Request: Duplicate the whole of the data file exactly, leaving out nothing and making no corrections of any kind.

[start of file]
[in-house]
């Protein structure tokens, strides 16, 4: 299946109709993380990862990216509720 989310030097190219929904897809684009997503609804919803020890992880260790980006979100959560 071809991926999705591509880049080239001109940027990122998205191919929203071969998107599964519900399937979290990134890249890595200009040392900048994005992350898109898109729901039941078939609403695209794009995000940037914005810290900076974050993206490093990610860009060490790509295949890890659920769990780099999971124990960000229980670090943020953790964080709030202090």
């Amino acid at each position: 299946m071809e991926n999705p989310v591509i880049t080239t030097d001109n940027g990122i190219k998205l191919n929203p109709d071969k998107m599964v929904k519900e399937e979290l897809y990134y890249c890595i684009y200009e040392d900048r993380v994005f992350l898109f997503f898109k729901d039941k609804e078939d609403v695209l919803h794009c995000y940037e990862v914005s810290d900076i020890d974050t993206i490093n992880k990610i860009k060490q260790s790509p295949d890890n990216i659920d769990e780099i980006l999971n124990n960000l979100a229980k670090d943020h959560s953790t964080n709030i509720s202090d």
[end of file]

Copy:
[in-house]
């Protein structure tokens, strides 16, 4: 299946109709993380990862990216509720 989310030097190219929904897809684009997503609804919803020890992880260790980006979100959560 071809991926999705591509880049080239001109940027990122998205191919929203071969998107599964519900399937979290990134890249890595200009040392900048994005992350898109898109729901039941078939609403695209794009995000940037914005810290900076974050993206490093990610860009060490790509295949890890659920769990780099999971124990960000229980670090943020953790964080709030202090």
């Amino acid at each position: 299946m071809e991926n999705p989310v591509i880049t080239t030097d001109n940027g990122i190219k998205l191919n929203p109709d071969k998107m599964v929904k519900e399937e979290l897809y990134y890249c890595i684009y200009e040392d900048r993380v994005f992350l898109f997503f898109k729901d039941k609804e078939d609403v695209l919803h794009c995000y940037e990862v914005s810290d900076i020890d974050t993206i490093n992880k990610i860009k060490q260790s790509p295949d890890n990216i659920d769990e780099i980006l999971n124990n960000l979100a229980k670090d943020h959560s953790t964080n709030i509720s202090d």